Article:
The first step in glycolysis, conversion of glucose and ATP to glucose-6-phosphate (G-6-P) and ADP, is catalyzed by hexokinase and cancer cells mostly employ an isoform (HKII) that is bound to mitochondria via interaction with the outer-membrane voltage dependent anion channel (VDAC) [2–5]. VDAC is associated with inner-membrane adenine nucleotide translocase (ANT), which exchanges matrix ATP for cytosolic ADP across the inner-membrane . ANT is thought to have two functions in cancer cells: it provides ATP to hexokinase II, to phosphorylate and trap glucose in the cell , and is a component of the mitochondrial permeability transition pore , which is involved in the permeability of the inner-mitochondrial membrane. Opening of this pore by inactivating ANT allows the equilibration of solutes <1500 Da in size across the inner-membrane. This leads to uncoupling of oxidative phosphorylation and increase in superoxide levels, loss of trans-membrane potential and decrease in oxygen consumption. These effects of ANT blockade result in proliferation arrest and mitochondrial-mediated apoptotic cell death .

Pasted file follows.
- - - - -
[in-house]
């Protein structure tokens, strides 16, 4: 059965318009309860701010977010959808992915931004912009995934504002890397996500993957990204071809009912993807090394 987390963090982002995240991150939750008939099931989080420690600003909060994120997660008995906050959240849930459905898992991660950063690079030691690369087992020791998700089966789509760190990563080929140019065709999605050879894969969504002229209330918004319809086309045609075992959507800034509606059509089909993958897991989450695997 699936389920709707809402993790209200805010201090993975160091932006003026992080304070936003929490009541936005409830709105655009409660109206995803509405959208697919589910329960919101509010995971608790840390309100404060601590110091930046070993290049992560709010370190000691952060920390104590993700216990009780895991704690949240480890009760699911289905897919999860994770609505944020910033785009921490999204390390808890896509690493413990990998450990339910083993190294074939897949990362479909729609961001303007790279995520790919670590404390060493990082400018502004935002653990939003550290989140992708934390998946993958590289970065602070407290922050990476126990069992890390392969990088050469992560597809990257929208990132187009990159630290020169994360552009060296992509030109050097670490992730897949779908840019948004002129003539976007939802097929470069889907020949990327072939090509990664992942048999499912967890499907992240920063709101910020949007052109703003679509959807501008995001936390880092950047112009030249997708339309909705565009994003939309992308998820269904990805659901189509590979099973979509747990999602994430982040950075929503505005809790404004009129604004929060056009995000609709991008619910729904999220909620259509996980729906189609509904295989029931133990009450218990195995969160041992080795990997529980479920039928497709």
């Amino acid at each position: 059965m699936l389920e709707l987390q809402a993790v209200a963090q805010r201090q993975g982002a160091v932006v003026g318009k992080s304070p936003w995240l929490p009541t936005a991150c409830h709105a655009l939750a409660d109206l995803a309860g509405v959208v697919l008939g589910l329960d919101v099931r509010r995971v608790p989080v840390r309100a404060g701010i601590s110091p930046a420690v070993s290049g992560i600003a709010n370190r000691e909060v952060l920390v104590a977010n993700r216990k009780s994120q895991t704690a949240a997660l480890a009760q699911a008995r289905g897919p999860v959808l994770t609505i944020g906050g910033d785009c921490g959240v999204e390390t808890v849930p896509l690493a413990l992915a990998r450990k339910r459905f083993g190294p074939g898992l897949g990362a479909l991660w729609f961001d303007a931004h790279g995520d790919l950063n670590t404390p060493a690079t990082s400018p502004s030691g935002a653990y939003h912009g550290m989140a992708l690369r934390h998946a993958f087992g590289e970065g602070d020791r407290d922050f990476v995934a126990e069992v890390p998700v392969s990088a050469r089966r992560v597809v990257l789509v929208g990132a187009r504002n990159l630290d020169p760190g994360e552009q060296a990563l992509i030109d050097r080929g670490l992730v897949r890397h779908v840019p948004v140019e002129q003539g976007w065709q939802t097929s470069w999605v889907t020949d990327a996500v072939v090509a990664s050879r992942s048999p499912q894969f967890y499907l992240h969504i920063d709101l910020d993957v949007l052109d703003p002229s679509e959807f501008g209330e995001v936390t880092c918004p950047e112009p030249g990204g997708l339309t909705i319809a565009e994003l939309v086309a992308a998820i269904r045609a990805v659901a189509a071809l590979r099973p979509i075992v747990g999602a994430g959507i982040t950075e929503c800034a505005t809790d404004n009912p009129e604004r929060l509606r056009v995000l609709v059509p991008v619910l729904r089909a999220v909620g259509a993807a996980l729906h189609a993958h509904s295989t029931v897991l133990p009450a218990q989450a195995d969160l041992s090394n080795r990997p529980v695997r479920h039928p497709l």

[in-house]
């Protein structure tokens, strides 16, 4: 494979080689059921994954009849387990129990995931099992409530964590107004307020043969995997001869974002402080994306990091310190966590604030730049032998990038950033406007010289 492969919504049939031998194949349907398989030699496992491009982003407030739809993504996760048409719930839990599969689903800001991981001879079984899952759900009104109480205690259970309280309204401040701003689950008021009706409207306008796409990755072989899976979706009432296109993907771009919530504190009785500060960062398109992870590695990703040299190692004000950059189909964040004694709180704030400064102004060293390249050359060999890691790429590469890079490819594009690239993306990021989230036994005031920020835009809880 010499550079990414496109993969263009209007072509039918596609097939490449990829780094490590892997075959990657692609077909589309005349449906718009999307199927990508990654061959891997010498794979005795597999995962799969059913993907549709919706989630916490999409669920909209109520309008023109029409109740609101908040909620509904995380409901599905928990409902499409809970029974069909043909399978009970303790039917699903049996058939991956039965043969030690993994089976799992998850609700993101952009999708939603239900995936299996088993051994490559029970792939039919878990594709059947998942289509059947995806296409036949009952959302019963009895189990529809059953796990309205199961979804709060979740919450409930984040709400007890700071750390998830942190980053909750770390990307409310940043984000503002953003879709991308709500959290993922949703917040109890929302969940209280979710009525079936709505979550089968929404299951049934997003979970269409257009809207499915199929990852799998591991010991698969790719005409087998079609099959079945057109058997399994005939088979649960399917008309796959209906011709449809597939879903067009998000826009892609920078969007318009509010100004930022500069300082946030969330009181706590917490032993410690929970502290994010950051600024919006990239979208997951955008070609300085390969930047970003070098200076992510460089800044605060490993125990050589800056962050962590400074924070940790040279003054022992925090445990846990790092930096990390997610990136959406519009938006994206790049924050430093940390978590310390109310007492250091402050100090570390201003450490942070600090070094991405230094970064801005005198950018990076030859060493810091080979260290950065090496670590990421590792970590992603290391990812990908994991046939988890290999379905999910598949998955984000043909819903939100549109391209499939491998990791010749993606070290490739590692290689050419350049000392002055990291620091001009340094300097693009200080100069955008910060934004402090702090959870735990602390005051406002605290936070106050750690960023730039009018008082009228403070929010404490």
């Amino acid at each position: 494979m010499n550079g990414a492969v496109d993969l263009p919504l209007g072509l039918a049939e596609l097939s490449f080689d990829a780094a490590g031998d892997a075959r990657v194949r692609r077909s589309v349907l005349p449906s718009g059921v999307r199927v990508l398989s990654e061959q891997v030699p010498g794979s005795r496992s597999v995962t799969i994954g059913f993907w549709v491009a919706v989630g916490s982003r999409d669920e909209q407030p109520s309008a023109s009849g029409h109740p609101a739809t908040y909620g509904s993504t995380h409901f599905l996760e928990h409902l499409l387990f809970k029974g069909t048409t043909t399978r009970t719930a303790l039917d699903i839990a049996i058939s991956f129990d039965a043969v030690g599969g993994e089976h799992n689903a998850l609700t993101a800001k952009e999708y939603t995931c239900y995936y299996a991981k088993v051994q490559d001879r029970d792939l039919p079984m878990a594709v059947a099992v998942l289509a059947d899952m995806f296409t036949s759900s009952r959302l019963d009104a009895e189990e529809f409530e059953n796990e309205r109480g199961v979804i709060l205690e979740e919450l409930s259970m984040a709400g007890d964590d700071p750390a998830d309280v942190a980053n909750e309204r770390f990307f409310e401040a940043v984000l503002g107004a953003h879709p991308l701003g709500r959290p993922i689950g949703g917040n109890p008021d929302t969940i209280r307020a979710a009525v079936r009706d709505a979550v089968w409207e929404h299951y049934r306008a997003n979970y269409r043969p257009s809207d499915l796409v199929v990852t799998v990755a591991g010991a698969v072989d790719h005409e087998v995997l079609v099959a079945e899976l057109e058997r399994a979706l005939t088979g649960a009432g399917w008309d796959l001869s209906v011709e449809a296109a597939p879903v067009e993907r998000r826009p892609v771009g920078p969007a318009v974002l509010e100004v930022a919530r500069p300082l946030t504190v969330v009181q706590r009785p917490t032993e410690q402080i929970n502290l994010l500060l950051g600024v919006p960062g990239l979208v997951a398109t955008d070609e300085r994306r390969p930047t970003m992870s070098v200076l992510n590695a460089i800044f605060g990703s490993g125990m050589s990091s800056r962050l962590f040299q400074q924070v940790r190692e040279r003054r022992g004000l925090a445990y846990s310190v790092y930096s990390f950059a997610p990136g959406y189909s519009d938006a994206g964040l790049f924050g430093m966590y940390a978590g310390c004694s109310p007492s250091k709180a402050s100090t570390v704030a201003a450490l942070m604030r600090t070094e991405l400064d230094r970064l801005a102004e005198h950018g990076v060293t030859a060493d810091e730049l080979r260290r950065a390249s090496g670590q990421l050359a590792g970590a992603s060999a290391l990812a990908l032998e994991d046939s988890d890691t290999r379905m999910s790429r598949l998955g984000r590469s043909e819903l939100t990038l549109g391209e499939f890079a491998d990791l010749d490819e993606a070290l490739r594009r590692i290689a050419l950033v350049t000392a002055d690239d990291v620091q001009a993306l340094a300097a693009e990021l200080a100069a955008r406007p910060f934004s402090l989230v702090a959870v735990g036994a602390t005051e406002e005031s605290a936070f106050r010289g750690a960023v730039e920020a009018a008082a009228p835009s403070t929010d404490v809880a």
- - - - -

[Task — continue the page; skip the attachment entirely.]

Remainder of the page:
Results and discussion
GSAO, its metabolites GCAO and CAO, and PENAO triggered permeability transition pore formation in rat liver mitochondria (Figure 1B). GCAO, CAO and PENAO were more efficacious than GSAO, possibly because of their faster entry into mitochondria due to their smaller size (see Figure 1A). This result indicates that the arsenic atom of all four compounds reacts with ANT. Trivalent arsenicals (As(III)) react with closely spaced protein thiols, forming stable, cyclic dithioarsinite complexes in which both sulphur atoms are bound to arsenic . We next determined which two ANT cysteines are cross-linked by the compounds.